Thomas Verbeck: Sharing Medical Data Saves Lives

Thomas J. Verbeck | | July 19, 2015

Back when I was a colonel in the Air Force, I flirted with death. But the closest I came was not on a battlefield. It was in a civilian hospital where I was rushed after my aortic valve blew while boarding a plane to the Middle East. Amazingly, it wasn't the valve that nearly killed me. It was the civilian doctor's inability to access my military health record. Two weeks later, while I languished in a medically induced coma, the information finally arrived. From then on, I became a tireless advocate for something called interoperability - the capacity for electronic health records to be easily accessed and shared anywhere, anytime. Sharing data doesn't just save lives. It reduces health care costs, prevents medical errors and avoids unnecessary testing.

As a former chief information officer with a long career in information technology, my focus has intensified since the Department of Defense announced plans to spend $11 billion on a new EHR system - one that can seamlessly exchange health data for the country's nearly 10 million employees, military personnel, retirees and their families.
But the DoD's plan will fail. That's because most of today's EHR systems, including the bidder finalists, are designed only to work within their own system. That allows them to charge physicians and hospitals outside their system for access to your data. DoD can demand a system that seamlessly connects health data with civilian hospitals - or the VA - but it has failed to do so.

The solution is simple: DoD must delay this award pending a congressional review.
Putting soldiers at the center of care and ensuring that clinicians have all the information needed must be a minimum requirement for any future expenditures on health IT systems...


HIE versus EHR

Baby steps. My background consists of working for SAIC and the DOD health system as a contractor, post US Army for about 10 years. I worked as a Site Manager for various hospitals both nationwide and internationally. My strengths lie on the technology side, and I have worked in the healthcare space for 25 years, with the latter portion working with the Epic product (15 years). Epic is the DOD's healthcare products (CHCS, Vista, AHLTA) on steroids.
Although Epic's CareEveryWhere does not compare, nor does Epic suggest it compares, to a true HIE product similar to a robust engine like Intersystems Ensemble/Healtshare (there are others, but I am an Intersystems advocate). However, the corporate relationships between Epic/DOD and Intersystems (licenses, training, technical languages, technical support, etc.), along with overall cohesion exist currently. From a overall compatibility, and complimentary perspective, it only makes sense for the DOD to migrate to Epic. Epic is open-sourced from a technical perspective, with the application build consisting of a plethera of opportunities to incorporate specialized military operational, security and access, along with the opportunity to specialize clinical workflows throughout the enterprise. In addition, Epic supplies standard plugins/programming points with access to Epic technical support personnel for additional assistance. This eliminates the need for the DOD to hire programmers using custom code, and reduce the risk of negatively impacting the application when it comes to systems upgrades and installing priority/critical updates. Aside from the technical compatibility and business relationship perspectives, it makes sense for the DOD to choose Epic: application and clinical workflow application/server/db access application/servier/db hardware and infrastructure patient portal access and the sharing of information training (application, server and application just short of seamless) relationships (business and technical)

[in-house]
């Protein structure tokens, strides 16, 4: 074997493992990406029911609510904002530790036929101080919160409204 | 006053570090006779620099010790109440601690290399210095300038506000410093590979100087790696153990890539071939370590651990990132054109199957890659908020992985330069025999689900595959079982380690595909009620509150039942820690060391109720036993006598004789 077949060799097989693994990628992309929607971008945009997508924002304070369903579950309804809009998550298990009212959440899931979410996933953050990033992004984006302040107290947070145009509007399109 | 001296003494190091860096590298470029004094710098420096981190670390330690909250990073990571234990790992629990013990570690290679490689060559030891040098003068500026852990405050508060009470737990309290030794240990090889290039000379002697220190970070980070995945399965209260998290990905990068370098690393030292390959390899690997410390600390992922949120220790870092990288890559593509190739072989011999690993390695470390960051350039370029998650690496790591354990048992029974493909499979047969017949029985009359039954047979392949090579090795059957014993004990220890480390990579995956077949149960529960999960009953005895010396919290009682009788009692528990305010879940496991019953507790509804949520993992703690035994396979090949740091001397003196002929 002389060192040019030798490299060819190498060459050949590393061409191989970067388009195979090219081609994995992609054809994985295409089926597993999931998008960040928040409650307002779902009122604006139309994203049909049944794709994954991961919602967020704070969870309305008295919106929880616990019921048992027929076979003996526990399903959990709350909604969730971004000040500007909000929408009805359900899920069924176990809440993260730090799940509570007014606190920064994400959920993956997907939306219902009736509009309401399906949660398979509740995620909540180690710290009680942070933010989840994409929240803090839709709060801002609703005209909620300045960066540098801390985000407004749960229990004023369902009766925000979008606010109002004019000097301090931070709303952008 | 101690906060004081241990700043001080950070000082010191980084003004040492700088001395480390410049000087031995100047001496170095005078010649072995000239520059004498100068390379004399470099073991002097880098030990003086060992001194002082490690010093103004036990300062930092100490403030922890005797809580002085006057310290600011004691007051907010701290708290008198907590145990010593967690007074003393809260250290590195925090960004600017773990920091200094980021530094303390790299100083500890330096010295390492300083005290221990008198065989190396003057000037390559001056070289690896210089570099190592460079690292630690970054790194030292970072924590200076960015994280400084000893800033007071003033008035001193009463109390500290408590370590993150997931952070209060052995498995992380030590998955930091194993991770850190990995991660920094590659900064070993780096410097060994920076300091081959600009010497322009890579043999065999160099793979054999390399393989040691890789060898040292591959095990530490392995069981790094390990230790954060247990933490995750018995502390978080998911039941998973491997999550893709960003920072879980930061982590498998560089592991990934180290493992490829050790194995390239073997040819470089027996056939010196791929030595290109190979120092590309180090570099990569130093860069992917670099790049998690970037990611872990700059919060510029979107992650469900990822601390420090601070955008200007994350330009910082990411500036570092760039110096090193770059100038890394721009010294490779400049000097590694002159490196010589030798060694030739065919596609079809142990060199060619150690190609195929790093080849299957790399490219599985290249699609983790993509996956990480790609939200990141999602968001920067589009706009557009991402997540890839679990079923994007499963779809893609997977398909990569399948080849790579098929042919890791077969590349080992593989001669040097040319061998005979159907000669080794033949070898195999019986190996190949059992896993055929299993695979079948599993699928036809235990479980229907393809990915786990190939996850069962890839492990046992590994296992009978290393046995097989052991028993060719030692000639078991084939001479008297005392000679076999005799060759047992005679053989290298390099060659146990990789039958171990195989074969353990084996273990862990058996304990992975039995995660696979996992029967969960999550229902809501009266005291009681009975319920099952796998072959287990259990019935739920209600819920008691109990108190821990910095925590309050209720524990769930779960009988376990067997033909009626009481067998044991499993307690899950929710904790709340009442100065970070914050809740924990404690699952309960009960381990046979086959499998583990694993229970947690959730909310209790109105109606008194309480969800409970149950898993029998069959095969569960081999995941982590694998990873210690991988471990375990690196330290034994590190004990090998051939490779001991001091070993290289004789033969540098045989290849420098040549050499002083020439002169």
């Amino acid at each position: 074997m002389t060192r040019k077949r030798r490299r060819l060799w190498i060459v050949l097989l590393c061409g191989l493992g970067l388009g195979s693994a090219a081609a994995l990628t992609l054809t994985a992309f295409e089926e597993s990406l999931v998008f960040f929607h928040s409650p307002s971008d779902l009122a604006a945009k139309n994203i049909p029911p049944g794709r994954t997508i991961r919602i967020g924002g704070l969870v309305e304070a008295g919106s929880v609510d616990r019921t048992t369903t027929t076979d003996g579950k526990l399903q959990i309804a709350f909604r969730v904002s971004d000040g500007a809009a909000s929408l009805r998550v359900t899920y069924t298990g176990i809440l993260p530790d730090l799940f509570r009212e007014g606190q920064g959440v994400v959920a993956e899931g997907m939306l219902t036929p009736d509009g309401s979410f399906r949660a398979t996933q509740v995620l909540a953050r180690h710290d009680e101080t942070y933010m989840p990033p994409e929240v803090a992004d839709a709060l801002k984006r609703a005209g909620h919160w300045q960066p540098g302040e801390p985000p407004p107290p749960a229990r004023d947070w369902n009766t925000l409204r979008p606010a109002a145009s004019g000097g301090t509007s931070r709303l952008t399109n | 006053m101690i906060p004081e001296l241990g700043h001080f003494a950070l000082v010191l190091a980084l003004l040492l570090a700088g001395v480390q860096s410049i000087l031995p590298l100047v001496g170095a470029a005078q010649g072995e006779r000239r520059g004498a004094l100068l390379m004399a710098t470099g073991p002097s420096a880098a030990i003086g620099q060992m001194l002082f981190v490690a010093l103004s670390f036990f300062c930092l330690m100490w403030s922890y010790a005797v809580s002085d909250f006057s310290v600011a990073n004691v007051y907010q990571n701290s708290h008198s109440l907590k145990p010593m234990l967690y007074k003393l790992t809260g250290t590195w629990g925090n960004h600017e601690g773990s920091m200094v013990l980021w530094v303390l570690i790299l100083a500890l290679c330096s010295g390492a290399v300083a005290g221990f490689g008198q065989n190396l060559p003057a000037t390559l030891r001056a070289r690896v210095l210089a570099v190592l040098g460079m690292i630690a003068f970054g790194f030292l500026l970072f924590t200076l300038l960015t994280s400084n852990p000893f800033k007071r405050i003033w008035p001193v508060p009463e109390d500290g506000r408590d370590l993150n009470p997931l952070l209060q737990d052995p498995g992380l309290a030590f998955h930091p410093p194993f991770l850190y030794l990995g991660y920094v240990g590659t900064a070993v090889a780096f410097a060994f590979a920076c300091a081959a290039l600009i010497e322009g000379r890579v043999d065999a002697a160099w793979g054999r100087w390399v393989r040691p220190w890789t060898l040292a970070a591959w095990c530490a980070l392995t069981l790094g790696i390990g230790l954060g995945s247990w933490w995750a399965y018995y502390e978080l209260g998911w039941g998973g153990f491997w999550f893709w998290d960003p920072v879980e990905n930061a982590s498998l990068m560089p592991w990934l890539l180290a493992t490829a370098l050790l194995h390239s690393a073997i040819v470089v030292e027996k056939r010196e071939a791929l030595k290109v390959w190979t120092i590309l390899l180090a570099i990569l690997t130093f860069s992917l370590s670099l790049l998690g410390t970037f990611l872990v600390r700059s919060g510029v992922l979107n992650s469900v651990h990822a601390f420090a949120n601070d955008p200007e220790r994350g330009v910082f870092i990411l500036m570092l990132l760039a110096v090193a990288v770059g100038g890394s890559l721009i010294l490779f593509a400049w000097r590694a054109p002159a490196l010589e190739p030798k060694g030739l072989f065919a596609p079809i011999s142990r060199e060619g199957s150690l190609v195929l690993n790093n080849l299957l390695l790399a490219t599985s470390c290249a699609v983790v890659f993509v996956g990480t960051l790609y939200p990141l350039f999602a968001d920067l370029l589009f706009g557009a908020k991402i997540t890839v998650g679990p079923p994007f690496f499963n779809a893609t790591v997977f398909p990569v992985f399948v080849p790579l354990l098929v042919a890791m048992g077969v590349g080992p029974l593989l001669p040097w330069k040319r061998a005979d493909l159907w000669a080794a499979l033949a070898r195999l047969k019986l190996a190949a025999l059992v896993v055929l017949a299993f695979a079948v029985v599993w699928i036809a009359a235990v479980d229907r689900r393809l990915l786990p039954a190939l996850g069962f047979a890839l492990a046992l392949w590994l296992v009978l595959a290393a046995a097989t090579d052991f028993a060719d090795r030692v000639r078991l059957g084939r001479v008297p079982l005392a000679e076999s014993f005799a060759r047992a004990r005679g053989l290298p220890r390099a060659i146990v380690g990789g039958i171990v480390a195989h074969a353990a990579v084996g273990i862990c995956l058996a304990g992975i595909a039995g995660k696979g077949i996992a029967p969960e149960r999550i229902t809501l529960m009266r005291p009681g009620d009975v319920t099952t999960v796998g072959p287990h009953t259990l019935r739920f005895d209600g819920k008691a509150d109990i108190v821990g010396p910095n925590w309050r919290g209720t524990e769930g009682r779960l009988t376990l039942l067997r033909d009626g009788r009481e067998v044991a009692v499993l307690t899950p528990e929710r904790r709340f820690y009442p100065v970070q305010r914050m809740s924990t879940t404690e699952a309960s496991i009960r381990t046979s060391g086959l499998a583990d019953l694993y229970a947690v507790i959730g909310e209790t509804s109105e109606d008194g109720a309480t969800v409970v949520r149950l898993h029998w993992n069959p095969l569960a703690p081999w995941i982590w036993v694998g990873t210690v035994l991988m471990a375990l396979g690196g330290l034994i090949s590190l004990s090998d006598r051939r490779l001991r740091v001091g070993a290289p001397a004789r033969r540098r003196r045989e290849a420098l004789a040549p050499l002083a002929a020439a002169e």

The advantages of accessing data dynamically and from a non-relational database, has always put the DOD health system at the forefront, with further enhancements of the existing attributing to the success of Epic Systems. Switching to a relational platform, will further impede the progress of the DOD healthcare at all levels of implementation and support.

It just makes sense, and I don't work for Epic.

Thanks, Tammy Wegner [email protected]